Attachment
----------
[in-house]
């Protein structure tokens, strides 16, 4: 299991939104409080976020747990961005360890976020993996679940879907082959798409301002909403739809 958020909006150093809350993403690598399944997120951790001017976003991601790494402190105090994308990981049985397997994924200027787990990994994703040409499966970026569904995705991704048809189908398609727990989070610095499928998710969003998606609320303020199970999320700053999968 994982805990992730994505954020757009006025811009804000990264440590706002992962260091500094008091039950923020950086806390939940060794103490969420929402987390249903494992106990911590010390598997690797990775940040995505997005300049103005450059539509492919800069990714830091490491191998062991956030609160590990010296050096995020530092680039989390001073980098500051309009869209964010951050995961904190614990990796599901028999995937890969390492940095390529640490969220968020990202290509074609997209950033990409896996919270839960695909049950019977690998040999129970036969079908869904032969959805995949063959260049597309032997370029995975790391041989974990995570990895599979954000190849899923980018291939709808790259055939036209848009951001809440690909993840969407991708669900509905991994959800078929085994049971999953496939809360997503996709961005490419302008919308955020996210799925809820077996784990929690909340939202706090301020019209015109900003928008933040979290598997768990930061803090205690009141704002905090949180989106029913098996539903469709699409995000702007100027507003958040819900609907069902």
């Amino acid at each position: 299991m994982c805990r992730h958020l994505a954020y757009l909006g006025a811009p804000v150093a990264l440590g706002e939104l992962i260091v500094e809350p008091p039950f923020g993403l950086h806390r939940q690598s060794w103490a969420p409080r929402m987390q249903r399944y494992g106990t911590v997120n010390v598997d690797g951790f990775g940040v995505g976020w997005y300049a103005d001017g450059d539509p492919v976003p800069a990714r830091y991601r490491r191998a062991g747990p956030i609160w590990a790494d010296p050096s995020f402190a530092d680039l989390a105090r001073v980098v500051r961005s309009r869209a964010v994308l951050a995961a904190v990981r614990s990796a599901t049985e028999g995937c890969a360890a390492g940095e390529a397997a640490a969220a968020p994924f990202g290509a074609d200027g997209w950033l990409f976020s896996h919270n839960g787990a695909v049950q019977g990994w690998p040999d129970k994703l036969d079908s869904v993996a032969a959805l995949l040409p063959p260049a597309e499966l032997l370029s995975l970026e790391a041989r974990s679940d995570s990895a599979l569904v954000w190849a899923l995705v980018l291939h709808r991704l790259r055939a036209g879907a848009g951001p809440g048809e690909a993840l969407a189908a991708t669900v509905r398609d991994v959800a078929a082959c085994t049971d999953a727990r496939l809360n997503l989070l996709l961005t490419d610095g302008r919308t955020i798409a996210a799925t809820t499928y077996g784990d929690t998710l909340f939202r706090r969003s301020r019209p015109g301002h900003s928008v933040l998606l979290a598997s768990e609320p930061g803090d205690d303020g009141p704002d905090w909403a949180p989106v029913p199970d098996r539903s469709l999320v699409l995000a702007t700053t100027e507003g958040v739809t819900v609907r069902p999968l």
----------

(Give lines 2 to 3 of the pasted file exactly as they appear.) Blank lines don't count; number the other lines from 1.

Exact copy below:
């Protein structure tokens, strides 16, 4: 299991939104409080976020747990961005360890976020993996679940879907082959798409301002909403739809 958020909006150093809350993403690598399944997120951790001017976003991601790494402190105090994308990981049985397997994924200027787990990994994703040409499966970026569904995705991704048809189908398609727990989070610095499928998710969003998606609320303020199970999320700053999968 994982805990992730994505954020757009006025811009804000990264440590706002992962260091500094008091039950923020950086806390939940060794103490969420929402987390249903494992106990911590010390598997690797990775940040995505997005300049103005450059539509492919800069990714830091490491191998062991956030609160590990010296050096995020530092680039989390001073980098500051309009869209964010951050995961904190614990990796599901028999995937890969390492940095390529640490969220968020990202290509074609997209950033990409896996919270839960695909049950019977690998040999129970036969079908869904032969959805995949063959260049597309032997370029995975790391041989974990995570990895599979954000190849899923980018291939709808790259055939036209848009951001809440690909993840969407991708669900509905991994959800078929085994049971999953496939809360997503996709961005490419302008919308955020996210799925809820077996784990929690909340939202706090301020019209015109900003928008933040979290598997768990930061803090205690009141704002905090949180989106029913098996539903469709699409995000702007100027507003958040819900609907069902």
């Amino acid at each position: 299991m994982c805990r992730h958020l994505a954020y757009l909006g006025a811009p804000v150093a990264l440590g706002e939104l992962i260091v500094e809350p008091p039950f923020g993403l950086h806390r939940q690598s060794w103490a969420p409080r929402m987390q249903r399944y494992g106990t911590v997120n010390v598997d690797g951790f990775g940040v995505g976020w997005y300049a103005d001017g450059d539509p492919v976003p800069a990714r830091y991601r490491r191998a062991g747990p956030i609160w590990a790494d010296p050096s995020f402190a530092d680039l989390a105090r001073v980098v500051r961005s309009r869209a964010v994308l951050a995961a904190v990981r614990s990796a599901t049985e028999g995937c890969a360890a390492g940095e390529a397997a640490a969220a968020p994924f990202g290509a074609d200027g997209w950033l990409f976020s896996h919270n839960g787990a695909v049950q019977g990994w690998p040999d129970k994703l036969d079908s869904v993996a032969a959805l995949l040409p063959p260049a597309e499966l032997l370029s995975l970026e790391a041989r974990s679940d995570s990895a599979l569904v954000w190849a899923l995705v980018l291939h709808r991704l790259r055939a036209g879907a848009g951001p809440g048809e690909a993840l969407a189908a991708t669900v509905r398609d991994v959800a078929a082959c085994t049971d999953a727990r496939l809360n997503l989070l996709l961005t490419d610095g302008r919308t955020i798409a996210a799925t809820t499928y077996g784990d929690t998710l909340f939202r706090r969003s301020r019209p015109g301002h900003s928008v933040l998606l979290a598997s768990e609320p930061g803090d205690d303020g009141p704002d905090w909403a949180p989106v029913p199970d098996r539903s469709l999320v699409l995000a702007t700053t100027e507003g958040v739809t819900v609907r069902p999968l």